HSBC sees quarterly profit almost double
HSBC says its quarterly profit has almost doubled, boosted by rising interest rates. The lender reported profit before tax of $5.2bn (£4.3bn) for the last three months of 2022, up 95% from the same time a year earlier. However, pre-tax profit for the year as a whole fell by $1.4bn to $17.5bn, as it absorbs the cost of selling its French retail banking operations. "2022 was another good year for HSBC," chief executive Noel Quinn said. "We are on track to deliver higher returns in 2023," he added.
Loan defaults expected to hold back profits at Lloyds
Analysts warned on Monday that Lloyds Bank's profits could be trimmed by it setting aside hundreds of millions to deal with an expected jump in defaults caused by the cost of living crunch. The bank is due to report its results on Wednesday. “Concerns over the economic outlook and its heavy reliance on the UK domestic market” has pegged back Lloyds's shares, according to Michael Hewson, chief market analyst at CMC Markets UK. “Despite these concerns the bank has consistently outperformed while increasing profits to the point its more profitable now that it was back in 2019 when the shares were much higher,” he added.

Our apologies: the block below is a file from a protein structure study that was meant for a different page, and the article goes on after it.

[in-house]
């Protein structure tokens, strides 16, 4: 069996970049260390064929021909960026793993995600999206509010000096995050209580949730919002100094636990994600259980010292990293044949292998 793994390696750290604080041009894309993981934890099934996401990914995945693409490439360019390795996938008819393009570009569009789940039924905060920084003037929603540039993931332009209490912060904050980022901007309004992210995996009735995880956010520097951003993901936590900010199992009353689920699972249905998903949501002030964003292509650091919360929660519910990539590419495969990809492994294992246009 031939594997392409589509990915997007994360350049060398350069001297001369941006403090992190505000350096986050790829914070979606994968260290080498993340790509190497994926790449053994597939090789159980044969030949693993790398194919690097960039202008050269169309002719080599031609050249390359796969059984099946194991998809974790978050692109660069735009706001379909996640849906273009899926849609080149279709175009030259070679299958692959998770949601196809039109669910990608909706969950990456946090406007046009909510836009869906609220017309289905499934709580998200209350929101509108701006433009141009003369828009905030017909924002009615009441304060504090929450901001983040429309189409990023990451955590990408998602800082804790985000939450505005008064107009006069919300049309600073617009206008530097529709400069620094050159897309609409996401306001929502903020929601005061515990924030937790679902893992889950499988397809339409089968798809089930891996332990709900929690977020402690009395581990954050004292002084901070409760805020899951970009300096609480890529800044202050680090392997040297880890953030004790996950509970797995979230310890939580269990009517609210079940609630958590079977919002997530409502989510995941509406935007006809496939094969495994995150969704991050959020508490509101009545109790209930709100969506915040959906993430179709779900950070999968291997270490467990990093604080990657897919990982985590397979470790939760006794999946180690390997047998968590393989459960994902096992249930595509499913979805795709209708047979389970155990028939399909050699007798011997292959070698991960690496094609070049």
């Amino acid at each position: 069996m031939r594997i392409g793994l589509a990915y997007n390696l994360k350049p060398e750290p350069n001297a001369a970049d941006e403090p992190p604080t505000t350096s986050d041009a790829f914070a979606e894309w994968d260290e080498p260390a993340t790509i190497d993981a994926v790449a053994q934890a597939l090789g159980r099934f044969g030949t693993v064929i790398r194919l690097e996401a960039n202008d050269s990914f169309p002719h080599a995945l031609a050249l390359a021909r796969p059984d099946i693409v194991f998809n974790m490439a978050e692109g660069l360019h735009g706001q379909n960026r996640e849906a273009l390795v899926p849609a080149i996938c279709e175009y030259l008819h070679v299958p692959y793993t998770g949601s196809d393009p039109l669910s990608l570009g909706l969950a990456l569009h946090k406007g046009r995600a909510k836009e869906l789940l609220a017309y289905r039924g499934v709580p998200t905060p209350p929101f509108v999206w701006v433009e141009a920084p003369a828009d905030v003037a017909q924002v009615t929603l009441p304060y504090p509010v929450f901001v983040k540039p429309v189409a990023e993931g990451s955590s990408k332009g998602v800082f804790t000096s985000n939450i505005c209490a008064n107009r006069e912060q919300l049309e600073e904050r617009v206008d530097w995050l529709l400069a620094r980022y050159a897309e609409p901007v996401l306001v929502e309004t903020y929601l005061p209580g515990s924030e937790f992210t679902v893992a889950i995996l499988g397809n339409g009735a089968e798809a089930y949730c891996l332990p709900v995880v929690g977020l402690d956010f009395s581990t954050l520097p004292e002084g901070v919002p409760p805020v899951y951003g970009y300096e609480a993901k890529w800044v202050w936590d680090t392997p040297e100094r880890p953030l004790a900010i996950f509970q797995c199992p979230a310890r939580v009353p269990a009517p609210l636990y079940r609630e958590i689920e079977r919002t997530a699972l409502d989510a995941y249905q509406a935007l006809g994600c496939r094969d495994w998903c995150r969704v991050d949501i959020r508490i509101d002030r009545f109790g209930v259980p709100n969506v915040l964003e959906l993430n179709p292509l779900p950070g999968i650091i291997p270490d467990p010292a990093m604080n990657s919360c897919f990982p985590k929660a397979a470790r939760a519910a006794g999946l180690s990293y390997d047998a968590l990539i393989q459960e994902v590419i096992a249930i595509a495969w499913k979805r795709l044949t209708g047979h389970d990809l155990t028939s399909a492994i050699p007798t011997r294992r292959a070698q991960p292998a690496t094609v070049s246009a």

Cashless bank branches start springing up
Banks opening up branches that don’t accept cash are coming in for criticism from campaigners. Barclays and Santander both operate cashless branches, which they say are designed for customer meetings with bank staff. But Ron Delnevo, of the Payment Choice Alliance, says: “It is absolutely the direction of travel. What is the point of a bank branch that doesn’t handle cash?” However, cash use is dropping steeply. As many as 23m people in the UK used cash only once or not at all in 2021, according to the banking trade body UK Finance, an increase of 10m in just one year. Regardless, the Payment Choice Alliance is calling for a dedicated regulator to be responsible for guaranteeing the future of the cash network.
NatWest boss to co-chair energy taskforce
Dame Alison Rose, the chief executive of NatWest, has been appointed by the Government to lead efforts to reduce Britain's energy consumption. Lord Callanan will join Dame Alison in co-chairing a new taskforce that will aim to "accelerate household insulation, boiler upgrades and business energy efficiency measures". The Treasury said that £6 billion of government funding would be available from 2025 to support the plan to cut energy demand, with Chancellor Jeremy Hunt set to speak to representatives from green firms on Tuesday about plans to boost growth in the sector.
Reporting standards drop for private equity-owned companies